Films shot in Morocco

Films shot in Morocco

   Cinema in Morocco has been a true institution for several decades. Indeed, Ouarzazate has, over the years, become Morocco’s film citadel. Thanks to this influence and its extraordinary scenery, the country has been able to distinguish itself on the big screen, often with great films. Therefore, we decided to choose 8 films shot in Morocco to make you fall in love with this country. Once you discover the films in Morocco, we are sure you will look forward to a wonderful trip to Morocco!

   Morocco offers authentic and evocative scenery and settings. This great variety of scenery has actually allowed directors, set designers, and actors from all over the world to perfectly empathize with the context they wanted to create. Therefore, in some cases, Morocco becomes the Holy Land, and at other times it is transformed into a fantasy setting. But more often than not Morocco plays itself, with its great magic and exoticism, which has made men from every continent dream for centuries.

Films shot in Morocco

A Train to Marrakech:

   If you are looking for a film that will help you understand the soul of Morocco and its most authentic traditions, we recommend “A Train to Marrakech.” The film was released in 1998 and is based on the novel Hideous Kinky by Esther Freud, great-granddaughter of Sigmund Freud. The story of this film shot in Morocco is about Julia, a 25-year-old London girl and already a mother of two girls, who move to Morocco in the 1970s. This journey is seen as an escape from an unfaithful husband and a gray London.

  Thus Marrakech becomes the symbol of rebirth, the search for a new meaning in life. Indeed, the protagonist will fall in love with Bilal, who will show her the traditions of Morocco and the way to integration. She will then enter the Madrasa of Ben Youssef, Jemaa el-Fna Square, and authentic Middle Atlas villages such as Tinghir. A portrait of the post-hippie generation of the 70′s obsessively seeking the exotic.

Tea in the desert:

   One of the most famous phrases is: “We are probably the first tourists to land here after the war.”We are not tourists. We are travelers.” 

   Tea in the Desert represents a cult among films shot in Morocco. Based on the novel of the same name by Paul Bowles, the film impeccably delineates the reality of Morocco in the immediate postwar period. Not coincidentally, the American writer himself lived permanently in Tangier, a controversial city beautifully captured in the film.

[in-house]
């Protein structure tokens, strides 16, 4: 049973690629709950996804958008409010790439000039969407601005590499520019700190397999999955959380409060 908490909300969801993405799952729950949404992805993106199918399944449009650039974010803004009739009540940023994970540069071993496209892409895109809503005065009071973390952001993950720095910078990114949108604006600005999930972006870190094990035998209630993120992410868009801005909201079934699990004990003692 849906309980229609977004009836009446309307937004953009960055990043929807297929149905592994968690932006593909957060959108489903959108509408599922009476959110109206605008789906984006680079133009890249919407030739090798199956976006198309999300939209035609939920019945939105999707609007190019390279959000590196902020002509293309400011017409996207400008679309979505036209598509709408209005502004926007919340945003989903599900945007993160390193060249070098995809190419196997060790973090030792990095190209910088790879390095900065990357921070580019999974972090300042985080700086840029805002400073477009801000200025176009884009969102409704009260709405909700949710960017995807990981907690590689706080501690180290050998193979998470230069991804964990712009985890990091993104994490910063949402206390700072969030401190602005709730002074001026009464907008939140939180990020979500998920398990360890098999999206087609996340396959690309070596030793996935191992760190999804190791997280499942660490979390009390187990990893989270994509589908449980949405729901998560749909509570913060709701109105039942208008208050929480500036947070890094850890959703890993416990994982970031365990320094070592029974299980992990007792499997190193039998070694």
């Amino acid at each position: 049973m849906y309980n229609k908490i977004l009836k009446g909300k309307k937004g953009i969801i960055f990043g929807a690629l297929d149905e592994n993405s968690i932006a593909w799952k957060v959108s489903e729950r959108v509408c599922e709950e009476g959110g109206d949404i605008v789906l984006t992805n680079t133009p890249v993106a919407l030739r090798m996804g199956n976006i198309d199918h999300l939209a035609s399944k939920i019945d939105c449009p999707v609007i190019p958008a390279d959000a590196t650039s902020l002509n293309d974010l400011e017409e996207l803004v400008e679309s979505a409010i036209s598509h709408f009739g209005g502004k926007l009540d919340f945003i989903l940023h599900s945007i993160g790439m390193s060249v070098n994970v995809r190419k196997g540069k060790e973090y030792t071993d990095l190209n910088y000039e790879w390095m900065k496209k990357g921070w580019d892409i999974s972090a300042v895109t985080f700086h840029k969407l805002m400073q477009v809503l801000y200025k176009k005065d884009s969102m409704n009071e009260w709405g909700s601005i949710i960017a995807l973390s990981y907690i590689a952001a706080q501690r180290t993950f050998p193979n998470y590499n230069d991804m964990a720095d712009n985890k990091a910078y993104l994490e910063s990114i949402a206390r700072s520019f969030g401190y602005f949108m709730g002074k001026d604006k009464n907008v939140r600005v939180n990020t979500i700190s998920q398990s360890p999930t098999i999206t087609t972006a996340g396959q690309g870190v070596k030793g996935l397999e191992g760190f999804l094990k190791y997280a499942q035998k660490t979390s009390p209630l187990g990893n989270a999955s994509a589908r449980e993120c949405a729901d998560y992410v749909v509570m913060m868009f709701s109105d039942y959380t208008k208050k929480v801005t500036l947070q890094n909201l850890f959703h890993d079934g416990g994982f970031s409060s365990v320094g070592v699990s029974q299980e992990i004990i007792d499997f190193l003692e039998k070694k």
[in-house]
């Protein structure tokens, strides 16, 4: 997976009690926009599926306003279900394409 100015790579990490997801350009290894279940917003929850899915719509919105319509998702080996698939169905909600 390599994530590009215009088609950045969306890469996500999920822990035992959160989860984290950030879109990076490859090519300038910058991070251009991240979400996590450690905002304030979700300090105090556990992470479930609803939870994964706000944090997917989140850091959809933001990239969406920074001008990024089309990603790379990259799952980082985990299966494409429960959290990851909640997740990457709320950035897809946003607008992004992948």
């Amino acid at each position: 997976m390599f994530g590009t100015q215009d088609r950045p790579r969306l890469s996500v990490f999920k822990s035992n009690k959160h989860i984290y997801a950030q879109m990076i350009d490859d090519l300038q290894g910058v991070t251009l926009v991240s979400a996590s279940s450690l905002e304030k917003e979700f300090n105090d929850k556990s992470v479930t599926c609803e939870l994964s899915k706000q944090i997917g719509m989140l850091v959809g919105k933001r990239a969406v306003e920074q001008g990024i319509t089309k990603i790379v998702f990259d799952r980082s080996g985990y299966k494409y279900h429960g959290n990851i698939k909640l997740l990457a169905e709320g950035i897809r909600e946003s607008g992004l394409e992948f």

It is 1947, and a couple accompanied by a friend embark on a journey that will lead them to discover the hidden secrets of the Sahara Desert. At a time when pushing so deep into the desert represented a feat, the three soon realize the myriad pitfalls and difficulties they will face. In addition to Tangier, we recognize the beautiful Kasbah of Ait Ben Haddou and the magical desert near Ouarzazate.

Marrakech Express:

   Among the many films shot in Morocco, we cannot begin this list without mentioning one of Gabriele Salvatores’ masterpieces. Indeed, Marrakech Express represents the Italian emblem of the road trip. And the beautiful “red city” thus becomes a point of arrival, the final goal to be reached in a journey in constant search of the exotic. Therefore, we find four young travelers set off for Morocco, intent on rescuing a friend detained in Marrakech.

   Having arrived in North Africa, they will find themselves in the desert with not a few surprises, and they will come up against the most authentic Moroccan reality. In fact, Abatantuono and his friends will cross the dunes of the Sahara by bicycle, and play the unforgettable ball game in Erg Chebbi. Finally, in the exciting final scene, we recognize the great charm of Merzouga. A film that made history in Italian cinema and that, even today, is a symbol of Morocco in cinema.

Films shot in Morocco

The Gladiator:

Among the best-known films shot in Morocco, we definitely find “The Gladiator.” Ridley Scott’s colossal, masterfully played by Russell Crowe, we can call it the superstar host of the Ouarzazate studios. In fact, very little introduction is needed for this award-winning film.